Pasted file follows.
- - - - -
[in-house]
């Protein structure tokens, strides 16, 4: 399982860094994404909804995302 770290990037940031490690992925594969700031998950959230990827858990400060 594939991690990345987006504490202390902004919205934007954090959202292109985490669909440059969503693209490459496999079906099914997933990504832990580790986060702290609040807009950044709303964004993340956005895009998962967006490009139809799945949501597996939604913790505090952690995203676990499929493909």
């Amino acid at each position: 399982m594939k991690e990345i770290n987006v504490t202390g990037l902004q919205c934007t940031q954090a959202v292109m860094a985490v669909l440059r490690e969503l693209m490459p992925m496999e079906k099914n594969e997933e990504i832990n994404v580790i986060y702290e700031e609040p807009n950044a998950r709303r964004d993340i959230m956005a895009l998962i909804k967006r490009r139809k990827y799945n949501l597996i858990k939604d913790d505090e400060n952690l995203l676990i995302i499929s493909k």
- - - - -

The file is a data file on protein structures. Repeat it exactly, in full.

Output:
[in-house]
């Protein structure tokens, strides 16, 4: 399982860094994404909804995302 770290990037940031490690992925594969700031998950959230990827858990400060 594939991690990345987006504490202390902004919205934007954090959202292109985490669909440059969503693209490459496999079906099914997933990504832990580790986060702290609040807009950044709303964004993340956005895009998962967006490009139809799945949501597996939604913790505090952690995203676990499929493909």
């Amino acid at each position: 399982m594939k991690e990345i770290n987006v504490t202390g990037l902004q919205c934007t940031q954090a959202v292109m860094a985490v669909l440059r490690e969503l693209m490459p992925m496999e079906k099914n594969e997933e990504i832990n994404v580790i986060y702290e700031e609040p807009n950044a998950r709303r964004d993340i959230m956005a895009l998962i909804k967006r490009r139809k990827y799945n949501l597996i858990k939604d913790d505090e400060n952690l995203l676990i995302i499929s493909k």